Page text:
Chen, Y. et al. A highly active, CO2-tolerant electrode for the oxygen reduction reaction. Energy Environ. Sci. 11, 2458–2466 (2018).

    Article  Google Scholar 

  52. 52.

    Liu, M., Ding, D., Bai, Y., He, T. & Liu, M. An efficient SOFC based on samaria-doped ceria (SDC) electrolyte. J. Electrochem. Soc. 159, B661–B665 (2012).

    Article  Google Scholar 

  53. 53.

    Sun, W., Shi, Z., Qian, J., Wang, Z. & Liu, W. In-situ formed Ce0.8Sm0.2O2−δ@Ba(Ce, Zr)1−x(Sm, Y)xO3−δ core/shell electron-blocking layer towards Ce0.8Sm0.2O2−δ-based solid oxide fuel cells with high open circuit voltages. Nano Energy 8, 305–311 (2014).

    Article  Google Scholar 

  54. 54.

    Chen, Y. et al. A durable, high-performance hollow-nanofiber cathode for intermediate-temperature fuel cells. Nano Energy 26, 90–99 (2016).

    Article  Google Scholar 

  55. 55.

    Tang, Y. et al. Transition of surface phase of cobalt oxide during CO oxidation. Phys. Chem. Chem. Phys. 20, 6440–6449 (2018).

    Article  Google Scholar 

  56. 56.

    Zhang, S. R. et al. Catalysis on singly dispersed Rh atoms anchored on an inert support. ACS Catal. 8, 110–121 (2018).

    Article  Google Scholar 

  57. 57.

    Zhang, X. Y. et al. C–C coupling on single-atom-based heterogeneous catalyst. J. Am. Chem. Soc. 140, 954–962 (2018).

    Article  Google Scholar 

  58. 58.

    Shan, J. J. et al. Tuning catalytic performance through a single or sequential post synthesis reaction(s) in a gas phase. ACS Catal. 7, 191–204 (2017).

    Article  Google Scholar 

  59. 59.

    Liu, J. J. et al. Tuning catalytic selectivity of oxidative catalysis through deposition of nonmetallic atoms in surface lattice of metal oxide. ACS Catal. 6, 4218–4228 (2016).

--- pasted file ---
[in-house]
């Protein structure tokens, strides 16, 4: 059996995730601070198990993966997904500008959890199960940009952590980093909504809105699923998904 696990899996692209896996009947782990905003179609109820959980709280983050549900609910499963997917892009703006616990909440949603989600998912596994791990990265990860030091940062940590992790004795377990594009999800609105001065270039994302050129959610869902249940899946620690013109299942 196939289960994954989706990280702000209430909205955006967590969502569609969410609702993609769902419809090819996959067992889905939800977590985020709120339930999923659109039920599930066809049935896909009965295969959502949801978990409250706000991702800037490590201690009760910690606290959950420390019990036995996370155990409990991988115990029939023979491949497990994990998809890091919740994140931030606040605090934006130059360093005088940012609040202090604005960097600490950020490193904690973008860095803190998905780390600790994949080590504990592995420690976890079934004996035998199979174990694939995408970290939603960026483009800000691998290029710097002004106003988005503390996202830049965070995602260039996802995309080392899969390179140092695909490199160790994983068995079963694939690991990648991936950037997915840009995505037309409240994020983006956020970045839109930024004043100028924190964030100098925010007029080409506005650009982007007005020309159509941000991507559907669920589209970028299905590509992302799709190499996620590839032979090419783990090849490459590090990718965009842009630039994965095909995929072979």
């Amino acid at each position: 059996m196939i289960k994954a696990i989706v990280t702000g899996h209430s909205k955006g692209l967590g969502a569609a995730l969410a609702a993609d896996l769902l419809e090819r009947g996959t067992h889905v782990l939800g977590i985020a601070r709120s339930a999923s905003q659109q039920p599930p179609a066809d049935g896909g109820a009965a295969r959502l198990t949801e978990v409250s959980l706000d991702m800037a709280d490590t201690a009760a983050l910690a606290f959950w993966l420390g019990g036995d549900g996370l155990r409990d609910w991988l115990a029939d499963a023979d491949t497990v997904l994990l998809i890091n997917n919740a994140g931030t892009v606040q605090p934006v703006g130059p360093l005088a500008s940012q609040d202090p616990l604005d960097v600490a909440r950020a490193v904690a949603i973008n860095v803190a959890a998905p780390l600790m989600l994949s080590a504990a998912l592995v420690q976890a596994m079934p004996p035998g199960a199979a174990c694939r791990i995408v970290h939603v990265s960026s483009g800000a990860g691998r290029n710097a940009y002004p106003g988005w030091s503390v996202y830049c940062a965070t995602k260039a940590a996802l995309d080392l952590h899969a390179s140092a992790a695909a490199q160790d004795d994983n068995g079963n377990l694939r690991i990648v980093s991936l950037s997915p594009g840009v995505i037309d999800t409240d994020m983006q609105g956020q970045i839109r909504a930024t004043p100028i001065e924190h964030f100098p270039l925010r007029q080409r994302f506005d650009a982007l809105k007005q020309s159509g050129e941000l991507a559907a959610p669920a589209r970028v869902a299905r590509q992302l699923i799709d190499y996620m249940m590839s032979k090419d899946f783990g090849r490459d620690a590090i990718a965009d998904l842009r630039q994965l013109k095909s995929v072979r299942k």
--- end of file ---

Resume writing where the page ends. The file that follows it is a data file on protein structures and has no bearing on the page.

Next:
Article  Google Scholar 

  60. 60.

    Nguyen, L. et al. Reduction of nitric oxide with hydrogen on catalysts of singly dispersed bimetallic sites Pt1Com and Pd1Con. ACS Catal. 6, 840–850 (2016).

    Article  Google Scholar 

  61. 61.

    Wang, L. et al. Catalysis and in situ studies of Rh1/Co3O4 nanorods in reduction of NO with H2. ACS Catal. 3, 1011–1019 (2013).

    Article  Google Scholar 

  62. 62.

    Zhang, S. R. et al. WGS catalysis and in situ studies of CoO1−x, PtCon/Co3O4, and PtmCom'/CoO1 x nanorod catalysts. J. Am. Chem. Soc. 135, 8283–8293 (2013).

    Article  Google Scholar 

  63. 63.

    Xu, Q. et al. Efficient removal of formaldehyde by nanosized gold on well-defined CeO2 nanorods at room temperature. Environ. Sci. Tech. 48, 9702–9708 (2014).

    Article  Google Scholar 

  64. 64.

    Yeh, J. & Lindau, I. Atomic subshell photoionization cross sections and asymmetry parameters: 1 ≤ Z ≤ 103. At. Data Nucl. Data Tables 32, 1–155 (1985).

    Article  Google Scholar 

  65. 65.

    Nguyen, L. & Tao, F. Development of a reaction cell for in-situ/operando studies of surface of a catalyst under a reaction condition and during catalysis. Rev. Sci. Instrum. 87, 064101 (2016).

    Article  Google Scholar 

  66. 66.

    Mullins, D., Overbury, S. & Huntley, D. Electron spectroscopy of single crystal and polycrystalline cerium oxide surfaces. Surf. Sci. 409, 307–319 (1998).